By Molly Snyder Senior Writer Published May 06, 2005 at 5:21 AM

{image1}Wednesday night's Aqualung show at the Pabst Theater -- part of a new series of ten-dollar shows -- boils down to a few slippery words.

"Strange." Aqualung (aka Matt Hale) personifies the expression "weird in a good way." The British 20-something resembles the atypical art student (good haircut, cool button-down shirt that comes off as a spontaneous choice even though, chances are, it wasn't). But he's also a pining, piano-playing poet with a sweet sense of humor. Probably the type who grew up being told he was strange, only to channel his oddness into songs, one of which appeared in the VW commercial that launched Hale's career into orbit.

"Lucky." See final sentence in "Strange" paragraph.

"Beautiful." Admittedly, we were prepared to potentially nod off, knowing the lullaby pace of Aqualung's music, but surprisingly, our eyes were the size of buoys for the entire gig. From behind his piano, Hale delivered twelve songs and two encores, all of which were, well, bee-u-tee-ful, including the free-floating "If I Fall," the opening tune "Easier To Lie" and the melancholy encore, "Another Little Hole," the final tune on the album. (Also beautiful: The stunning Pabst Theater and the fact you can bring drinks to your seats.)

"Warm." Perhaps the warmth -- which filled the theater even though half of the seats were empty -- came from the playfully sincere relationship between Hale and his guitarist and brother, Ben. The harmonies, the banter, the near-perfect timing resulted in a comfortable, "family" feeling -- especially during moments like when a smirking Ben gingerly offered lyrics to the tongue-tied Matt. Like butter? No, more like PB & J with the crust cut off or grilled cheese and tomato soup on a rainy day in England.

"Yearnful." A friend referred to Aqualung as "single person's music." It's true. Hale is one of the last great romantics, a Romeo with a Web site, and a man-boy who -- to paraphrase a band from Ireland -- still hasn't found what he's looking for. But even the merrily matched can relate to his feelings of wistfulness, loneliness and desire.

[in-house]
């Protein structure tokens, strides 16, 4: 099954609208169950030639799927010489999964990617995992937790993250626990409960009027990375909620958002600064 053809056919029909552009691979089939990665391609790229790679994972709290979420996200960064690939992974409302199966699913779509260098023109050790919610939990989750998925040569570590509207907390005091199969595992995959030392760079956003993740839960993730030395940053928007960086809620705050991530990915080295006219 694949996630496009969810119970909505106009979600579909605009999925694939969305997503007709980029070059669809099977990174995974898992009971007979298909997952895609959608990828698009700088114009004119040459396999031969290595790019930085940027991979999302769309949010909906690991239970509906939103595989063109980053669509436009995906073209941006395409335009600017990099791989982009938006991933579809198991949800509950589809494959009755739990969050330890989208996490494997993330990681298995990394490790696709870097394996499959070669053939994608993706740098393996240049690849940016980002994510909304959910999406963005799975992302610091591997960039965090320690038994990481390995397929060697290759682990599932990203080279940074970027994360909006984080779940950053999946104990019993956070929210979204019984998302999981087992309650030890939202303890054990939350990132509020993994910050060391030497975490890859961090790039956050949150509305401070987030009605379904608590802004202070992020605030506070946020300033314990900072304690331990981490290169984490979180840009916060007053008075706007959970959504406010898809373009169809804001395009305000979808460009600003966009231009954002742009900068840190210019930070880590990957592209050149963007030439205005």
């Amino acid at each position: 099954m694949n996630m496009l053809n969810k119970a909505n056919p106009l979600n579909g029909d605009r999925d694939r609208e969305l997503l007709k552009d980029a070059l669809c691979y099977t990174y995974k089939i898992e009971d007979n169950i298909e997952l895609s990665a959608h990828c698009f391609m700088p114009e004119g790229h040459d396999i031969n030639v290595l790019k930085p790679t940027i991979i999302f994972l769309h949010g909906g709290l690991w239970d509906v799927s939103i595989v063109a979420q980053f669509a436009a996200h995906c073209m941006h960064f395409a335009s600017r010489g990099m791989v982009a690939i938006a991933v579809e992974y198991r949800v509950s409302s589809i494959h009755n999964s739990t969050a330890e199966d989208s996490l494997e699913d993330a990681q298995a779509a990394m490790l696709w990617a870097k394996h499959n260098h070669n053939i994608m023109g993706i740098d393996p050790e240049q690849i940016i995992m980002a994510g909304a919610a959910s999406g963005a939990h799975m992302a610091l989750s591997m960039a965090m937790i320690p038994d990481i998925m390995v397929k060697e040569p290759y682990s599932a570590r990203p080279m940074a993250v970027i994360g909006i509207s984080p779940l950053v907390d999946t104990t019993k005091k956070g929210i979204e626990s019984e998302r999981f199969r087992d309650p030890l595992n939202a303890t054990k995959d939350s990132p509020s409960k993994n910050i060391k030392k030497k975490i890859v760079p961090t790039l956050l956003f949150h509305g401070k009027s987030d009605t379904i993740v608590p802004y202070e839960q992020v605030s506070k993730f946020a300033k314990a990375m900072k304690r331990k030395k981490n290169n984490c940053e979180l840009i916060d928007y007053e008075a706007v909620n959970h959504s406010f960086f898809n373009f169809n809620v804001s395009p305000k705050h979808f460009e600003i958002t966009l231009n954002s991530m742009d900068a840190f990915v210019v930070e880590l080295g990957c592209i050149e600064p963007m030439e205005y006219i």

"This one is for anyone who's wanted something so much they resorted to foul play," he said before sliding into the title track of "Strange and Beautiful."

"Funny." Although he sounded, at times, as sad as Nick Drake, as intense as Sting and as soulful as David Gray, Hale was funny. After gigging in chain of bars and clubs, he was clearly smitten with The Pabst, saying it reminded him of the theater in "The Muppet Show."

"I must be Kermit," he said.

Molly Snyder started writing and publishing her work at the age 10, when her community newspaper printed her poem, "The Unicorn.” Since then, she's expanded beyond the subject of mythical creatures and written in many different mediums but, nearest and dearest to her heart, thousands of articles for OnMilwaukee.

Molly is a regular contributor to FOX6 News and numerous radio stations as well as the co-host of "Dandelions: A Podcast For Women.” She's received five Milwaukee Press Club Awards, served as the Pfister Narrator and is the Wisconsin State Fair’s Celebrity Cream Puff Eating Champion of 2019.